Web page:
I gathered some friends (props to those who came!) who were interested in eating good ramen, and ventured to Midtown East. We were a large group and unfortunately, Hide Chan Ramen does not take reservations. However, it is substantially larger than Totto Ramen so you can actually sit on tables that will fit more than four. I knew it would be hard to seat us all, considering the number of other people waiting for a table. After numerous attempts to speak to a very Japanese-speaking host / owner, we managed to seat EIGHT altogether!

My choice was quick and definite – I am going to try the Hakata Tonkatsu Ramen ($9.50) – the traditional pork-based broth ramen. The broth was satisfying, not too fatty but had just enough pork flavor to it. The noodles were nicely cooked (“al dente”), and the scallions gave it a refreshing touch.

Of course we also needed to try out pork buns (another huge trend about a year ago) to see how it stacks up against Momokufu, Baohaus, Ippudo, etc. Unfortunately it was more of a let down. It came AFTER we started eating our ramen and had too much mayonnaise. I find that the pork bun didn’t stand out amongst its competitors so I would vote to skip it next time.

So, how did Hide Chan stack up against its competitors? I would say that this is solid ramen joint but I still find that Ippudo has better pork based ramen (Akaru Modern), and Totto Ramen’s chicken based ramen outdoes Hide Chan’s ramens. Of course all are entitled to their opinions, but on my list this place would under Ippudo and Totto Ramen. It is still a place to check out, so if you’re in the area, hopefully you can grab a seat if it’s not completely packed already.

Hide Chan Ramen
248 E 52nd St (Btwn 2nd & 3rd Ave)
New York, NY 10022
(212) 813-1300

dinner/ Japanese/ nyc

Totto Ramen: Worth the Wait?

Being a person who loves eating Japanese food, naturally this place would catch my eye – Totto Ramen. The owner who opened Yakitori Totto and Soba Totto has recently opened this ramen restaurant. Who can resist the urge to cash in on the latest craze? The Japanese comfort food, ramen, has infiltrated Manhattan and caught the eyes and stomachs of many.

So, how does Totto Ramen stack up against restaurants like Ippudo and Ramen Setagaya? I was very interested in finding out. After several attempts to gather people to eat with me, I finally get a group of 4 to come with me. It turns out that this restaurant is better equipped for smaller parties and one cannot make reservations. That’s right – you write your name and party size on a clipboard and wait your turn.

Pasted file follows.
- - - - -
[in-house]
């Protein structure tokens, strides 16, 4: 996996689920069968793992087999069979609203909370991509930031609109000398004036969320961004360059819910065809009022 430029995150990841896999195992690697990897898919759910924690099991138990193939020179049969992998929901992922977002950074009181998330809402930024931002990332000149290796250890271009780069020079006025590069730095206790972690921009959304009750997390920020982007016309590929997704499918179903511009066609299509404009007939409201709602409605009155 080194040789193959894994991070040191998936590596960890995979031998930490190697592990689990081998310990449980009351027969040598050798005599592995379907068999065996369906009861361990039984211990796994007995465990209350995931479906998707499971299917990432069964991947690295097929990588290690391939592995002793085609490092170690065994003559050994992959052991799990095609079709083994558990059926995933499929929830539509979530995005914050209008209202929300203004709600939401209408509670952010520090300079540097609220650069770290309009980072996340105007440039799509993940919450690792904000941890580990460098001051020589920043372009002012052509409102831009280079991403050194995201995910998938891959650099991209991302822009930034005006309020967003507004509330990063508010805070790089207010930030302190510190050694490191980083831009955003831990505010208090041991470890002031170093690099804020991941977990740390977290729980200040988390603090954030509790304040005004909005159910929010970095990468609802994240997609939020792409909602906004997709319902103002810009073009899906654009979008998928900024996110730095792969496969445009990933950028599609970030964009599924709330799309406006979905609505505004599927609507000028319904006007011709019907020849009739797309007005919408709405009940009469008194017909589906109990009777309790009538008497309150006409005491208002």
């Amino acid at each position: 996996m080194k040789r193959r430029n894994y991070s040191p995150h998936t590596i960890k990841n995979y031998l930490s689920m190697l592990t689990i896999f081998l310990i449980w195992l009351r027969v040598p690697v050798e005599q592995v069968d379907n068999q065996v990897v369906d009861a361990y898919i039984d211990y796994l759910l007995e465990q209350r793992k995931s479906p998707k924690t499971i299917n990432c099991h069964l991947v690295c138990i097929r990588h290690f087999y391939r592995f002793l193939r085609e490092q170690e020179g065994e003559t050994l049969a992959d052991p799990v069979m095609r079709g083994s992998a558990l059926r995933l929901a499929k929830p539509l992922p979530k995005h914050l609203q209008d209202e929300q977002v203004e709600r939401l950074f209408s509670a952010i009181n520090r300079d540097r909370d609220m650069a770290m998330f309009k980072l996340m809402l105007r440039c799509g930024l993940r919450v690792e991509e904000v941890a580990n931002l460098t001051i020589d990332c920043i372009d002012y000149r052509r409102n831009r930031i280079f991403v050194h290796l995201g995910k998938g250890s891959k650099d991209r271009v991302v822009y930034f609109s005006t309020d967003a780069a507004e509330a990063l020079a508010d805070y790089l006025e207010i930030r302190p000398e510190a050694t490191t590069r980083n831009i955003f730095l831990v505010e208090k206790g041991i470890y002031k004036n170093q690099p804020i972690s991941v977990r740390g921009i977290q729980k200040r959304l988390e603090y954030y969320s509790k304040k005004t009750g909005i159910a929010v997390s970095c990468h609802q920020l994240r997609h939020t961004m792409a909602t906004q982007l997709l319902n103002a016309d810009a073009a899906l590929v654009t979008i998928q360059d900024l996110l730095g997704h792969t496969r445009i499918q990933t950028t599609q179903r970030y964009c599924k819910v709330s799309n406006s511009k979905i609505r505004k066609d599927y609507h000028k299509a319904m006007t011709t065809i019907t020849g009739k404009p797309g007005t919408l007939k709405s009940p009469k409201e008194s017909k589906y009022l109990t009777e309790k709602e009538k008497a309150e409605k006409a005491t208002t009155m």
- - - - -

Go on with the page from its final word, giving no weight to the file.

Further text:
After waiting 45 minutes for a table, we happily sat down by the counter. Its huge line is probably attributed to its size. Totto Ramen can probably fit around 25 people in its space. It is comprised of a counter and a few tables in the back. Yes, a typical Japanese sized restaurant indeed. We started off with the Chashu Mayo Don.

This is comprised of  broiled pork with yuzu mayonnaise on a rice. Pretty good, though I didn’t find the pork to be particularly memorable. At the same time, it’s broiled pork so it can’t be bad, right?

I got the Chicken Paitan Ramen, which its soup base is comprised of a whole chicken and premium soy sauce. It is topped with scallion, onion, char siu pork, and a nori (seaweed). Delicious? Oh yes. I would say it is the perfect ramen for the winter, and even the summer. The soup was very flavorful, not too oily and had the proper amount of saltiness to it. Noodles cooked just right, and the char siu was not too fatty and nicely suited the broth. The minced onions added to the ramen’s texture by giving it a little more of a bite. All in all, two thumbs up!

Their spicy bamboo shoots provide quite a spicy bite. As seen above, it looks pretty much covered in some sort of hot paste, perhaps similar to something that Koreans use, so that it has a kick.

I have to say, it’s probably the first Japanese restaurant that actually serves spicy food. Its menu features a spicy ramen with several hot peppers symbolizing how spicy it actually is. None of us got this ramen though I am interested in tasting it.

I didn’t order Spicy Totto Ramen, but figured some of you might like to see it anyway!

If you’re in the area and craving ramen, or even not in the area and craving ramen, this is a place to try to hit up. Be aware of its small spaces and seating restrictions. Otherwise, a good value and highly recommend their Chicken Paitan Ramen. I am still a fan of Ippudo because of the other ramens, but this is certainly a close second.

Totto Ramen
366 W.52nd St.
New York, NY 10019
(212) 582-0052